Public access to information

Part of: Information Access


The Data Protection Act 1998 (DPA), Freedom of Information Act 2000 (FOI) and Environmental Information Regulations 2004 (EIR) established public access rights to information held by public authorities.

DPA requests

The Data Protection Act relates to how personal information (ie information about individuals) is processed and how it may be made available in response to a request.  The department is obliged to comply with the data protection principles contained in Schedule 1 of the Act, the processing of personal information fairly and lawfully.  

In most cases, the department will process requests for personal information about the person making the request under DPA.  A DPA information request is known as a subject access request.  Where possible, the department will make any personal information it holds about you available in response to your request.  There are very limited circumstances in which the department might release third party personal information in response to a request.

FOI/EIR requests

The Freedom of Information Act provides a general public right to access recorded information held by public authorities.  The Act is intended to increase transparency, and improve public trust, in the workings of public authorities.  Environmental information is specifically excluded from the provisions of the Act, and similar rights to access  environmental information held by public authorities are provided by the Environmental Information Regulations.  Regulation 2 of the Environmental Information Regulations provides the definition of what information is considered "environmental", for the purposes of EIR.  The general public right to information means that information made available in response to FOI or EIR requests is released to the world at large, and not just the person making the request. It is public information.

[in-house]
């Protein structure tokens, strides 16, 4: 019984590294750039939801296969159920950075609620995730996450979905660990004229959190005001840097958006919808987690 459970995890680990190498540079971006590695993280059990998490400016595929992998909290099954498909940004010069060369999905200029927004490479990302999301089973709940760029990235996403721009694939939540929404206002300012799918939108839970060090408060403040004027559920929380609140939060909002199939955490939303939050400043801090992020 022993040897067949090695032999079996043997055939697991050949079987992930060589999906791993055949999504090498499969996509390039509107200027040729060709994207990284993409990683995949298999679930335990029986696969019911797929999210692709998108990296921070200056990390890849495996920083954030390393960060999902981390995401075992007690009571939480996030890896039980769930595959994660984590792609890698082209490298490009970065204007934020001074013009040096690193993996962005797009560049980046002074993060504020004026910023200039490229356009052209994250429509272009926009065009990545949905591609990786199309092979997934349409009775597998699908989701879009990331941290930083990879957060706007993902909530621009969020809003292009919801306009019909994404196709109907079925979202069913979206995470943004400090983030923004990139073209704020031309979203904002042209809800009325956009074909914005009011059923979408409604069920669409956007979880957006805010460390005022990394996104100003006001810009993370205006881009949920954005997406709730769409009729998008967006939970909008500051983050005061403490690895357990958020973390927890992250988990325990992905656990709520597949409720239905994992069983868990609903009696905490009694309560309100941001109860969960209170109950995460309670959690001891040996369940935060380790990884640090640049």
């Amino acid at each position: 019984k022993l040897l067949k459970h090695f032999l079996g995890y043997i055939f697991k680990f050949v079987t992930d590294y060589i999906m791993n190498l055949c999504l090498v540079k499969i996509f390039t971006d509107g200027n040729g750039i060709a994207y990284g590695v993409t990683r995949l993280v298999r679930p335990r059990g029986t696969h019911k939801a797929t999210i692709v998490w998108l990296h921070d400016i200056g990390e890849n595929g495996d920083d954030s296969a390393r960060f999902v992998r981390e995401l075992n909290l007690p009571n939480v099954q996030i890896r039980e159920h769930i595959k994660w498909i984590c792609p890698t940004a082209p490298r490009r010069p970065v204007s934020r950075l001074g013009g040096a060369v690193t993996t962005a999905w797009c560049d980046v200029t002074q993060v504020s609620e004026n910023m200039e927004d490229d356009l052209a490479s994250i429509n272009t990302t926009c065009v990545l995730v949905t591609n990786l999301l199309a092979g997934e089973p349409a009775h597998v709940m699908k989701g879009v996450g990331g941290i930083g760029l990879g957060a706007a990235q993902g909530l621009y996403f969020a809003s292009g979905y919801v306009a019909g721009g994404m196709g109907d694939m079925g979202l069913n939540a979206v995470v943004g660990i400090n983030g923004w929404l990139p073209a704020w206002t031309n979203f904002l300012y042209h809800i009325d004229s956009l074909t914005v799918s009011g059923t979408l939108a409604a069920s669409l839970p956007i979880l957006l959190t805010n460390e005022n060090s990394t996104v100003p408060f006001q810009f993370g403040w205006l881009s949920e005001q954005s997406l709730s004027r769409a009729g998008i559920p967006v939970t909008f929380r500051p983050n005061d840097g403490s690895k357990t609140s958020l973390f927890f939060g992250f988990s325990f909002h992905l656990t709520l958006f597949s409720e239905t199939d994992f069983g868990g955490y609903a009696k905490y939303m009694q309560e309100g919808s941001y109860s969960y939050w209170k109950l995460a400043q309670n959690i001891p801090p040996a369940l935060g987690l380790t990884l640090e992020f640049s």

Both FOI and EIR impose a duty on public authorities to provide the information requested, where held, unless it can be shown that it is in the public interest to withhold the requested information.  It is important to recognise that there are occasions where information is not suitable for release into the public domain.  Public authorities must inform those making the request if they hold the information.  Where information is not held, there is no obligation on a public authority to create new information in response to a request.

The legislation allows for the application of a number of exemptions and exceptions to the general public right to access information.  Only information subject to these exemptions or exceptions may be withheld from the public.  Guidance on exemptions and exceptions under the legislation can be found on the Information Commissioner's Office (ICO) website.

Whenever an exemption or exception is engaged, the department will explain the reasons behind withholding the information.  All public authorities are required to provide advice and guidance to anyone requesting information, and we will endeavour to do so whenever necessary. 

Publication Scheme

Section 19 of the Freedom of Information Act committed public authorities to proactively making information available to the general public.  The department is obliged to: